|Jmol-3D images||Image 1|
|Molar mass||158.11 g/mol|
|Melting point||151-152° (anhydrous); 144-146° (monohydrate)|
|Solubility in Methanol||Soluble|
|Except where noted otherwise, data are given for materials in their standard state (at 25 °C (77 °F), 100 kPa)|
|(what is: / ?)|
Ibotenic acid, also referred to as ibotenate, is a chemical compound and psychoactive drug which occurs naturally in Amanita muscaria and related species of mushrooms. It is a conformationally-restricted analogue of the neurotransmitter glutamate, and due to its structural similarity to this neurotransmitter, acts as a non-selective glutamate receptor agonist. Because of this, ibotenic acid is a powerful neurotoxin, and is employed as a "brain-lesioning agent" in scientific research.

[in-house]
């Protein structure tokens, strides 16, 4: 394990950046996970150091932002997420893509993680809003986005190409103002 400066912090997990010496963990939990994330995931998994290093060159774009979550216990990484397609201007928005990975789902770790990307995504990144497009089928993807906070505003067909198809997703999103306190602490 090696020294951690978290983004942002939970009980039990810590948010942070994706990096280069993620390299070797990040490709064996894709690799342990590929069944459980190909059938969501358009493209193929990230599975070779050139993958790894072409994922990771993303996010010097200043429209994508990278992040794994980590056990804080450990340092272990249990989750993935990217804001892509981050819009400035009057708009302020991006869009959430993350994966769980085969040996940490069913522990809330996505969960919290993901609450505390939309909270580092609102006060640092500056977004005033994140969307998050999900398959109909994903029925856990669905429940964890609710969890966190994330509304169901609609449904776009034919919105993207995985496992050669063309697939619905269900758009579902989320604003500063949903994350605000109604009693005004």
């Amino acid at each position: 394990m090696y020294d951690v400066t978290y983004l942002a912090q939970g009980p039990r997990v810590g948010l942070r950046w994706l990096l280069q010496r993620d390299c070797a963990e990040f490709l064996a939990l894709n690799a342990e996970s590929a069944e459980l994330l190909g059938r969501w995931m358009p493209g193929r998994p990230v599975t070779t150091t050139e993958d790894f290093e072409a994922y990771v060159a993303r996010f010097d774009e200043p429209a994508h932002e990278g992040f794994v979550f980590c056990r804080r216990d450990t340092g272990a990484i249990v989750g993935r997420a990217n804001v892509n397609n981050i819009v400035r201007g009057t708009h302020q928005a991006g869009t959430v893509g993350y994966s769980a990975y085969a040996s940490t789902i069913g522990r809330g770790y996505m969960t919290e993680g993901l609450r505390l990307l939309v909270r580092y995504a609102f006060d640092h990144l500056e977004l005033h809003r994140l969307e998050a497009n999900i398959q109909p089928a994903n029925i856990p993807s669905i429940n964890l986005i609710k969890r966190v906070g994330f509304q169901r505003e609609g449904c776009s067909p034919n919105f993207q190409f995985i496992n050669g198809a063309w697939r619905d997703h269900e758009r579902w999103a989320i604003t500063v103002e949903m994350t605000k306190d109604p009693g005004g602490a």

Ibotenic acid acts as a potent agonist of the NMDA and group I (mGluR1 and mGluR5) and II (mGluR2 and mGluR3) metabotropic glutamate receptors. It is inactive at group III mGluRs. Ibotenic acid also acts as a weak agonist of the AMPA and kainate receptors. In addition, due to in vivo decarboxylation into muscimol, it acts indirectly as a potent GABAA and GABAA-ρ receptor agonist.
Unlike muscimol, the principal psychoactive constituent of Amanita muscaria that is understood to cause sedation and dissociation, ibotenic acid's psychoactive effects are not known independent of it serving as a prodrug to muscimol.
Use in research
Ibotenic acid is used as a brain-lesioning agent in the research environment. When injected intracranially, ibotenic acid causes the development of excitotoxic lesions of the brain. This method of experimental brain lesioning may be preferable in certain circumstances because, while it destroys neuron bodies in a particular area, tracts that cross through the target nucleus are not damaged.
"Ibotenic" comes from the Japanese name for the Amanita strobiliformis mushroom, iboten(gutake), from which it was first isolated.
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- Chilton 1975; Ott 1976a
- Erowid Psychoactive Amanitas Vault : Pharmacology of Amanita Muscaria